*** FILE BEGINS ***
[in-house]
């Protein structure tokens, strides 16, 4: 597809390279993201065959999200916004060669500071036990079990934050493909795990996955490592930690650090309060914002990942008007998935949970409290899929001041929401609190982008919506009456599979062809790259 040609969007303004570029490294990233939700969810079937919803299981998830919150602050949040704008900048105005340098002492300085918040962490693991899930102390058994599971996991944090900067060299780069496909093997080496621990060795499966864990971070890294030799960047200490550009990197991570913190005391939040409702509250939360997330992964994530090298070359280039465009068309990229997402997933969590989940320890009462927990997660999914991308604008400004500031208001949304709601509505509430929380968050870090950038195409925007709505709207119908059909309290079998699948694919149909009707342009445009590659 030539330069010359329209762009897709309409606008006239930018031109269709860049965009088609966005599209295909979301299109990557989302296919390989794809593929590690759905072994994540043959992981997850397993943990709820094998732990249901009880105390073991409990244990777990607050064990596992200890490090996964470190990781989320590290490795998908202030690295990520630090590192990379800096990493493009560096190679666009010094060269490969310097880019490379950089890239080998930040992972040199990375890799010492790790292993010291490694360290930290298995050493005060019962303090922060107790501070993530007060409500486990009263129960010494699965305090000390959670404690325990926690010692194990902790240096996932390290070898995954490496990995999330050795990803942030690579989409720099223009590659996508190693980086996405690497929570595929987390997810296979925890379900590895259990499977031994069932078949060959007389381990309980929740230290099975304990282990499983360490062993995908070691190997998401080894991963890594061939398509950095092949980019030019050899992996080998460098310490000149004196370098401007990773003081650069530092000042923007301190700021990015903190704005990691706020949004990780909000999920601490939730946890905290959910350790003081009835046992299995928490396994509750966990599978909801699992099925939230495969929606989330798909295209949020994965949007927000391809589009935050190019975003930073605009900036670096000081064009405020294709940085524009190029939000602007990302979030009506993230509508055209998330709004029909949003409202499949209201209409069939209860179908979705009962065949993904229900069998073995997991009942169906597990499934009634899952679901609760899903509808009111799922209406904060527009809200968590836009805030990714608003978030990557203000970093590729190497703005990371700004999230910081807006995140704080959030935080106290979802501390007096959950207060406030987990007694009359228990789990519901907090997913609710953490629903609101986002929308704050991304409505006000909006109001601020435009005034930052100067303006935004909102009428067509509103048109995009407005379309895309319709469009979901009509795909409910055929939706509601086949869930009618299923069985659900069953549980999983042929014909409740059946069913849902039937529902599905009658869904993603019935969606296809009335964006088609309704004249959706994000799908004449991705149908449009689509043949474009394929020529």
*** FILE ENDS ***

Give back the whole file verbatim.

[in-house]
């Protein structure tokens, strides 16, 4: 597809390279993201065959999200916004060669500071036990079990934050493909795990996955490592930690650090309060914002990942008007998935949970409290899929001041929401609190982008919506009456599979062809790259 040609969007303004570029490294990233939700969810079937919803299981998830919150602050949040704008900048105005340098002492300085918040962490693991899930102390058994599971996991944090900067060299780069496909093997080496621990060795499966864990971070890294030799960047200490550009990197991570913190005391939040409702509250939360997330992964994530090298070359280039465009068309990229997402997933969590989940320890009462927990997660999914991308604008400004500031208001949304709601509505509430929380968050870090950038195409925007709505709207119908059909309290079998699948694919149909009707342009445009590659 030539330069010359329209762009897709309409606008006239930018031109269709860049965009088609966005599209295909979301299109990557989302296919390989794809593929590690759905072994994540043959992981997850397993943990709820094998732990249901009880105390073991409990244990777990607050064990596992200890490090996964470190990781989320590290490795998908202030690295990520630090590192990379800096990493493009560096190679666009010094060269490969310097880019490379950089890239080998930040992972040199990375890799010492790790292993010291490694360290930290298995050493005060019962303090922060107790501070993530007060409500486990009263129960010494699965305090000390959670404690325990926690010692194990902790240096996932390290070898995954490496990995999330050795990803942030690579989409720099223009590659996508190693980086996405690497929570595929987390997810296979925890379900590895259990499977031994069932078949060959007389381990309980929740230290099975304990282990499983360490062993995908070691190997998401080894991963890594061939398509950095092949980019030019050899992996080998460098310490000149004196370098401007990773003081650069530092000042923007301190700021990015903190704005990691706020949004990780909000999920601490939730946890905290959910350790003081009835046992299995928490396994509750966990599978909801699992099925939230495969929606989330798909295209949020994965949007927000391809589009935050190019975003930073605009900036670096000081064009405020294709940085524009190029939000602007990302979030009506993230509508055209998330709004029909949003409202499949209201209409069939209860179908979705009962065949993904229900069998073995997991009942169906597990499934009634899952679901609760899903509808009111799922209406904060527009809200968590836009805030990714608003978030990557203000970093590729190497703005990371700004999230910081807006995140704080959030935080106290979802501390007096959950207060406030987990007694009359228990789990519901907090997913609710953490629903609101986002929308704050991304409505006000909006109001601020435009005034930052100067303006935004909102009428067509509103048109995009407005379309895309319709469009979901009509795909409910055929939706509601086949869930009618299923069985659900069953549980999983042929014909409740059946069913849902039937529902599905009658869904993603019935969606296809009335964006088609309704004249959706994000799908004449991705149908449009689509043949474009394929020529």